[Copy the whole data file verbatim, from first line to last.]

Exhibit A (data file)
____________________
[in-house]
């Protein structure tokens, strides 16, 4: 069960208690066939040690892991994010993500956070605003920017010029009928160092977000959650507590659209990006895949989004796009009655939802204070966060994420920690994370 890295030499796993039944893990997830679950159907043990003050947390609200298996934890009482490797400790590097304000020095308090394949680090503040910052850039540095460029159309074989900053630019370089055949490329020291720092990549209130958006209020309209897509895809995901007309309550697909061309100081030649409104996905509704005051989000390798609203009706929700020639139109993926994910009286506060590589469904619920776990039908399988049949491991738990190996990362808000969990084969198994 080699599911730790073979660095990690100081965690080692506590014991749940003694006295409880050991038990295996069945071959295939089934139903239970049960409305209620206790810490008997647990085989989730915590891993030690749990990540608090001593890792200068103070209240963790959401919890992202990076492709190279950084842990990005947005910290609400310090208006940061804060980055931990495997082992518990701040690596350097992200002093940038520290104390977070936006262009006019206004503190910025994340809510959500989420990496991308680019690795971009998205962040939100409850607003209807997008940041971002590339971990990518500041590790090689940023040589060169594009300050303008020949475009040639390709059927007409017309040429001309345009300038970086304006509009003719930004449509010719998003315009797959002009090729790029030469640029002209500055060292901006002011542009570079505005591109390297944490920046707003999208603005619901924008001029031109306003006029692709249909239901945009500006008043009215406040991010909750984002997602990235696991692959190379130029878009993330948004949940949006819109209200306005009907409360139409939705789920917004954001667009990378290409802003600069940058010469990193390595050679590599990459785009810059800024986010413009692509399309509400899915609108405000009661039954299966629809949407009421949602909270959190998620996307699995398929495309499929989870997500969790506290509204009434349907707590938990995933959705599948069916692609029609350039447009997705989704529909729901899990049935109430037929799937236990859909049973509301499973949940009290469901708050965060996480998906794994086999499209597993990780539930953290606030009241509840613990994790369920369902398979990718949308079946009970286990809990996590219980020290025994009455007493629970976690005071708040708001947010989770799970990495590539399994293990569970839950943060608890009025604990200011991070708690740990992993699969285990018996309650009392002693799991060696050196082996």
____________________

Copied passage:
[in-house]
């Protein structure tokens, strides 16, 4: 069960208690066939040690892991994010993500956070605003920017010029009928160092977000959650507590659209990006895949989004796009009655939802204070966060994420920690994370 890295030499796993039944893990997830679950159907043990003050947390609200298996934890009482490797400790590097304000020095308090394949680090503040910052850039540095460029159309074989900053630019370089055949490329020291720092990549209130958006209020309209897509895809995901007309309550697909061309100081030649409104996905509704005051989000390798609203009706929700020639139109993926994910009286506060590589469904619920776990039908399988049949491991738990190996990362808000969990084969198994 080699599911730790073979660095990690100081965690080692506590014991749940003694006295409880050991038990295996069945071959295939089934139903239970049960409305209620206790810490008997647990085989989730915590891993030690749990990540608090001593890792200068103070209240963790959401919890992202990076492709190279950084842990990005947005910290609400310090208006940061804060980055931990495997082992518990701040690596350097992200002093940038520290104390977070936006262009006019206004503190910025994340809510959500989420990496991308680019690795971009998205962040939100409850607003209807997008940041971002590339971990990518500041590790090689940023040589060169594009300050303008020949475009040639390709059927007409017309040429001309345009300038970086304006509009003719930004449509010719998003315009797959002009090729790029030469640029002209500055060292901006002011542009570079505005591109390297944490920046707003999208603005619901924008001029031109306003006029692709249909239901945009500006008043009215406040991010909750984002997602990235696991692959190379130029878009993330948004949940949006819109209200306005009907409360139409939705789920917004954001667009990378290409802003600069940058010469990193390595050679590599990459785009810059800024986010413009692509399309509400899915609108405000009661039954299966629809949407009421949602909270959190998620996307699995398929495309499929989870997500969790506290509204009434349907707590938990995933959705599948069916692609029609350039447009997705989704529909729901899990049935109430037929799937236990859909049973509301499973949940009290469901708050965060996480998906794994086999499209597993990780539930953290606030009241509840613990994790369920369902398979990718949308079946009970286990809990996590219980020290025994009455007493629970976690005071708040708001947010989770799970990495590539399994293990569970839950943060608890009025604990200011991070708690740990992993699969285990018996309650009392002693799991060696050196082996």